Stated by company in header to H1 results. Alternatively, divide balance sheet equity (£276.4m) by number of shares (3.9m). Then go to balance sheet and, add £348m to equity and repeat the calculation.
jonwig
02/12/2014
07:58
OK, not totally disagreeing with you (yet!) but where do you get the figure of £71?
eggbaconandbubble
02/12/2014
06:45
egg - no, the net asset value has risen by £666m - £318m, or £348m. This is £89 per share. So NAV rises from £71 to £160 per share.
jonwig
01/12/2014
20:42
£666 million less net debt of £89 million = £577 m or £148 per share. Less costs of disposal etc. etc. Still good value at £92.
eggbaconandbubble
01/12/2014
20:14
A brief comment in IC, with the conclusion: The shares rose over 6 per cent on the news, but still trade 42 per cent below the book value of £160 a share that has emerged from the revaluation. Part of that discount is deserved: the Sinclair family control Mountview's shares tightly, so the value cannot be crystallised by takeover. But it still suggests considerable upside for long-term shareholders. Buy. Of course, some of the family may be courting a takeover!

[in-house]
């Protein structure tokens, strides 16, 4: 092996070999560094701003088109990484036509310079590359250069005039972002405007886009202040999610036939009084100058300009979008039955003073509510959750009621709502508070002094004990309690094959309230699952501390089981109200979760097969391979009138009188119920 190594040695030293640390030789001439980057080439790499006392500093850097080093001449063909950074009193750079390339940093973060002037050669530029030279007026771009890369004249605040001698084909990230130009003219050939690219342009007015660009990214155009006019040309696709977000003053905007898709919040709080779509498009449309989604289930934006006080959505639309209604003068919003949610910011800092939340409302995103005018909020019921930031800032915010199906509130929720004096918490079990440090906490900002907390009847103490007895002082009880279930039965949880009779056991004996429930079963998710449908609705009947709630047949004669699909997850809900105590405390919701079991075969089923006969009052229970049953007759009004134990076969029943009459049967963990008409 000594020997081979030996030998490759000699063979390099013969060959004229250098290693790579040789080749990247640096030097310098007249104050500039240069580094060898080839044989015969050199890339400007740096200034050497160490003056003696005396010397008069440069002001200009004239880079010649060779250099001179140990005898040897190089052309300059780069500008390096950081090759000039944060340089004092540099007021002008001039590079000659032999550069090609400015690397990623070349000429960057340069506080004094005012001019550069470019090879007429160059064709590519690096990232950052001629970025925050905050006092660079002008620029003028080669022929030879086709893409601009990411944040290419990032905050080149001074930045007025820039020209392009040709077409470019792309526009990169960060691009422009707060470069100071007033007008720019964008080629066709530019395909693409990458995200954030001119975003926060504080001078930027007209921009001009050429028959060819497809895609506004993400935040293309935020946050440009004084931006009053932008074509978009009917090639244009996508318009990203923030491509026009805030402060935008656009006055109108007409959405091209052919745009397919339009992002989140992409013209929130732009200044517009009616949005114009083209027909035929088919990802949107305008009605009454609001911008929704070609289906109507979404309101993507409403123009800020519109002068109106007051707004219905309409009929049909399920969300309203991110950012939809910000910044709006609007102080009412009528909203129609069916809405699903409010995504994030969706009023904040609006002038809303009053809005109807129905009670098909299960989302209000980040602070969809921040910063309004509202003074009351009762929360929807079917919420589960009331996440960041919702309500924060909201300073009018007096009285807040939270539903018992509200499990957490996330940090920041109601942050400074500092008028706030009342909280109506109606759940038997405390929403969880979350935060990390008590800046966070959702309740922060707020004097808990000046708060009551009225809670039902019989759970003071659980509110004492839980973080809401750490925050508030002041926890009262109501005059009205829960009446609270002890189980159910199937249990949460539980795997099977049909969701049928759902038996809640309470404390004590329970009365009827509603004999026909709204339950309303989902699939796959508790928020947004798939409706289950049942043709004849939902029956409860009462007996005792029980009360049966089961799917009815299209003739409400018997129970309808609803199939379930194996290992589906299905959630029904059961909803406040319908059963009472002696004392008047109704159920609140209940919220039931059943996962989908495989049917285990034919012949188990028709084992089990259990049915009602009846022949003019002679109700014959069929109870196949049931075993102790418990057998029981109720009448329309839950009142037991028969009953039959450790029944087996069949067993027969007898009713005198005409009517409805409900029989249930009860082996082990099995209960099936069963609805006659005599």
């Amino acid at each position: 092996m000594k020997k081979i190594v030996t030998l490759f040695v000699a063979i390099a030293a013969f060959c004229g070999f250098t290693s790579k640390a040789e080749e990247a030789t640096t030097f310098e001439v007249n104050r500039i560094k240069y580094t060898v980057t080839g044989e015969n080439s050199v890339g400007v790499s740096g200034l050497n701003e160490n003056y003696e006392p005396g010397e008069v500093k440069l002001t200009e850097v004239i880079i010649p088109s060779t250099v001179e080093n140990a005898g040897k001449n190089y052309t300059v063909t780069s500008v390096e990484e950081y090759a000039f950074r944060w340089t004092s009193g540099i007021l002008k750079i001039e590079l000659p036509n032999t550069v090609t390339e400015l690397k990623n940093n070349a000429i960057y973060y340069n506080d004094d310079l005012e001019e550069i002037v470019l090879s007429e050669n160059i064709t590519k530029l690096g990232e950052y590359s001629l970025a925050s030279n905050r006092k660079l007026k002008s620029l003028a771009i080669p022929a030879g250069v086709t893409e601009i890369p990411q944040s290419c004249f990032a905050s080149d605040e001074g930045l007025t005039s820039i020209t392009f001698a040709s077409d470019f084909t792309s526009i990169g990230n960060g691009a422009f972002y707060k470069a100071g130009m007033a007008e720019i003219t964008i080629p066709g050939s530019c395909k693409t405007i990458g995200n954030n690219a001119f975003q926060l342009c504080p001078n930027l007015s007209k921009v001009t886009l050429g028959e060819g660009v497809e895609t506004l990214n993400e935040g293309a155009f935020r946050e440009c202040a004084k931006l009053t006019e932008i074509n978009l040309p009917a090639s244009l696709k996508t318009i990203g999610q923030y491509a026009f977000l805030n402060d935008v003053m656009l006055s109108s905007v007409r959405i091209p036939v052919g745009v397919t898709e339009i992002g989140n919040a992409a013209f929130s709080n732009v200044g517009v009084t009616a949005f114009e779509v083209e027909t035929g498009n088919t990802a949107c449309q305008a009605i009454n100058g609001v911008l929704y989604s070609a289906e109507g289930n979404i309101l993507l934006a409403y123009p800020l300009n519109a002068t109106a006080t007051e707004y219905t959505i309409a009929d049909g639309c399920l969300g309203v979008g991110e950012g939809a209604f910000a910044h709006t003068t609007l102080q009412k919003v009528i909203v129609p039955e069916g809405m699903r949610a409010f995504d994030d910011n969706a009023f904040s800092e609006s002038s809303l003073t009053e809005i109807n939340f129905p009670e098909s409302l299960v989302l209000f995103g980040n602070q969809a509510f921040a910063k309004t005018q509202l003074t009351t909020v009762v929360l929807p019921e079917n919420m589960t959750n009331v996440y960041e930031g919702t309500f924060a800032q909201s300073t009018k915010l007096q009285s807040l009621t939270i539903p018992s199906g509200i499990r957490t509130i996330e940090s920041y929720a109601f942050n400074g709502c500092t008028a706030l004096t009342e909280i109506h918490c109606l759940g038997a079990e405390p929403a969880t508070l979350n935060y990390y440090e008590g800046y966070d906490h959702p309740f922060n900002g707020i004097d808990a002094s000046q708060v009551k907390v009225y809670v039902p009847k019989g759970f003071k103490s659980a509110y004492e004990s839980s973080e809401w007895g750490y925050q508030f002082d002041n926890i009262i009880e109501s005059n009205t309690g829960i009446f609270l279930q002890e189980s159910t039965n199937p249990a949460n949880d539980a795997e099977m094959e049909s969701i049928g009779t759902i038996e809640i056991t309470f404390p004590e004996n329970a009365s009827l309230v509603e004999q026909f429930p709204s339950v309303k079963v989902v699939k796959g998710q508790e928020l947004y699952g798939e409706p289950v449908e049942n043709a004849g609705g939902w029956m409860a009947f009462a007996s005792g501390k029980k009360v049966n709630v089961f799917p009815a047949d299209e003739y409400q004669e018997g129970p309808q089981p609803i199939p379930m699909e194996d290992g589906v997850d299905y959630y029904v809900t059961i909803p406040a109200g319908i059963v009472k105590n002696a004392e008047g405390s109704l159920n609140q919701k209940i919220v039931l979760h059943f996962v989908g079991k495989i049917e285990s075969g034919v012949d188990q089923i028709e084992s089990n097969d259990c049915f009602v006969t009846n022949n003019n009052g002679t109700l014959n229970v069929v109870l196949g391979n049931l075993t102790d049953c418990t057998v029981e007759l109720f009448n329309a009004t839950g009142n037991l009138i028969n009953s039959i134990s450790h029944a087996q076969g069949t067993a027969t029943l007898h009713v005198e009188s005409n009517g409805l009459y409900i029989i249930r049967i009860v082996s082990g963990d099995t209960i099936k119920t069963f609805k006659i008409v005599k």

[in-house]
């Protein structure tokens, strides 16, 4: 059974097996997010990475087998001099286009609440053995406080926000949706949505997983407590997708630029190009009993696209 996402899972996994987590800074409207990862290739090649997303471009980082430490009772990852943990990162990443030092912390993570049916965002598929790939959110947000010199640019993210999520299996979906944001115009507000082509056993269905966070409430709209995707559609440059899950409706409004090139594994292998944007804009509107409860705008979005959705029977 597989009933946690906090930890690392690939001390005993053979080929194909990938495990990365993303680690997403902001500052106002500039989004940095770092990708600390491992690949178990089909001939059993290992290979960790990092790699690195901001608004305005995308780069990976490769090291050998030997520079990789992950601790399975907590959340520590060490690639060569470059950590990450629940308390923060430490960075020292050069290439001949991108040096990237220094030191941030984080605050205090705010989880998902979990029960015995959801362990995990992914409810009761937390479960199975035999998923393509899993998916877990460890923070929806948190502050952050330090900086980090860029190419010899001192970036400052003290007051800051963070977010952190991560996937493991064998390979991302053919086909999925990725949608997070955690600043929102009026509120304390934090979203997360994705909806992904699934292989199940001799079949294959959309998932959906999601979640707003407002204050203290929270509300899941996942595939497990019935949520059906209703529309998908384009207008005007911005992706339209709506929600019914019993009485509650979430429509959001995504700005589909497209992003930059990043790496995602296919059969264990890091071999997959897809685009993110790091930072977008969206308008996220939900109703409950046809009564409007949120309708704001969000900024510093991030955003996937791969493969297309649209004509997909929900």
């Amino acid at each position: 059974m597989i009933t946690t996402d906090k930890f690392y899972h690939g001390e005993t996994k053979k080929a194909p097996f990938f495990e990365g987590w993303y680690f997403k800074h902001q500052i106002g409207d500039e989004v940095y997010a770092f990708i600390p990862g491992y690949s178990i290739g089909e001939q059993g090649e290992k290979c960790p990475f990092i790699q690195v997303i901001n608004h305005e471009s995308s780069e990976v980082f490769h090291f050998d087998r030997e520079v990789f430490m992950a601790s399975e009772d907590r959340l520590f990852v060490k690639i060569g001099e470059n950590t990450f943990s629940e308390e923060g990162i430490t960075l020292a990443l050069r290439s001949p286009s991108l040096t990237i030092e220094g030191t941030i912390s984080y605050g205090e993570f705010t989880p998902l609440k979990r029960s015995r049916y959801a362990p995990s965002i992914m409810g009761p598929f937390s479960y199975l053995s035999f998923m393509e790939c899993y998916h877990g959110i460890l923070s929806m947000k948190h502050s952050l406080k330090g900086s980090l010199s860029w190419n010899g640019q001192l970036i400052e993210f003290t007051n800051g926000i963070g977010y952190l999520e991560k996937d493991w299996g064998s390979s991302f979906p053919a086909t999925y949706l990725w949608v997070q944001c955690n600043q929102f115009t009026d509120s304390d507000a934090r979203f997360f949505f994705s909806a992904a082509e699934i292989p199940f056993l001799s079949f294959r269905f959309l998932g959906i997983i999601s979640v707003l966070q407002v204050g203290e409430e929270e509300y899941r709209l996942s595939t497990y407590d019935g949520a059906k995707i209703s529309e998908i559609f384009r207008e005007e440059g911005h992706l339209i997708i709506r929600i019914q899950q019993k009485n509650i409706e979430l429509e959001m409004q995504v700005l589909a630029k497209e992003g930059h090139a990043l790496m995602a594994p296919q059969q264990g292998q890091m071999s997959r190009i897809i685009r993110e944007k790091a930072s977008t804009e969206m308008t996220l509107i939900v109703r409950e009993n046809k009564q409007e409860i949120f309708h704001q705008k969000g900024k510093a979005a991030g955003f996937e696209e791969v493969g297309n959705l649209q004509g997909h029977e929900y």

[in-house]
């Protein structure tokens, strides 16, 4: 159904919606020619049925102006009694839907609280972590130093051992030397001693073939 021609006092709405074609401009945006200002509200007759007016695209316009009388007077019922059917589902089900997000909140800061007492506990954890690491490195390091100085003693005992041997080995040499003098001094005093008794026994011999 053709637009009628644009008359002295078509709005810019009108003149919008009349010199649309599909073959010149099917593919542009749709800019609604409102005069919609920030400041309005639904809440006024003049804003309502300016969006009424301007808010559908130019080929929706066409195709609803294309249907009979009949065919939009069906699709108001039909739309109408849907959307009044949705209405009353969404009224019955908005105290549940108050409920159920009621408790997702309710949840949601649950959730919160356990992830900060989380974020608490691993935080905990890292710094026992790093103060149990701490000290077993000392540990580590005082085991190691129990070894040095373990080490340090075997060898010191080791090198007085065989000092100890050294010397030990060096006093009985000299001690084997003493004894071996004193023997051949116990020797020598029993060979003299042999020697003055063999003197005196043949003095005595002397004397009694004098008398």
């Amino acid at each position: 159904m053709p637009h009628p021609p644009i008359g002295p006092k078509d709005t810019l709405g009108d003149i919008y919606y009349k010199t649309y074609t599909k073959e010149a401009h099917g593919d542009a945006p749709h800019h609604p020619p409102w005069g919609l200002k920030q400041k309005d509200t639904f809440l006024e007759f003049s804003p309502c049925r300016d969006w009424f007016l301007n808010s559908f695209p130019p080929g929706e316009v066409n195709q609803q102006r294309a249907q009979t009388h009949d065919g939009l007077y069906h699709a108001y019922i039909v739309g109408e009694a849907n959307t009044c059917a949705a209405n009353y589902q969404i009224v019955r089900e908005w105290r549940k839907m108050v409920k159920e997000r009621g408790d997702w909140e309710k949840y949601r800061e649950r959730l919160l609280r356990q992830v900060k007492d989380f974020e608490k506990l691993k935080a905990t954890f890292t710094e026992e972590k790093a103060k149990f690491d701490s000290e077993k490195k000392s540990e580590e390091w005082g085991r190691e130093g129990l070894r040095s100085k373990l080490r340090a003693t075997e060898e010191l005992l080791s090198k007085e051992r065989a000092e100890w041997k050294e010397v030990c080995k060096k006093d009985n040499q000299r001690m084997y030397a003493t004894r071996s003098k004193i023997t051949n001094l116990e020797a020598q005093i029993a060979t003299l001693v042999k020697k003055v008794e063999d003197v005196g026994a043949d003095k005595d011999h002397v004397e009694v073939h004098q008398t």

jonwig
28/11/2014
08:40
Or be taken over? They've just done some free due diligence for a potential bidder! There was some discussion of your points around AGM time - post #100 onwards.
jonwig
28/11/2014
08:18
Thank you. That all makes very good sense and understanding of the company. From that, what is clearly happening, is that the original business concept of buying up these tenancies is fast disappearing and now going out with an acceleration of profits, till the final drop off. Hence I can understand certain shareholders' (or spouses thereof)concerns on the future direction of the company, and indeed their apparent difficulty in recruiting a replacement CEO(?). Maybe they will wind it up or go into run-off as you put it.
eggbaconandbubble
28/11/2014
07:35
egg - "as is" is my understanding. But of course, property valuation is based on experience of similar properties. If, as is happening, regulated tenancies are being keenly sought by investors with development in mind, property values will be bid up. So it's inevitable that current valuations will reflect an element of potential. It will also mean that MTVW will need to pay more for a property, and margins will be tighter. Tenants are getting older and vacancies are happening more quickly now. This means MTVW's income will improve more quickly. (The eps figures for the last H1 seem to bear this out. And the steep dividend increase might reflect the fact that it's getting harder for them to spend their cash wisely.) However, because supply is limited, the income stream will dry up sooner. So MTVW needs to diversify or, effectively, go into run-off.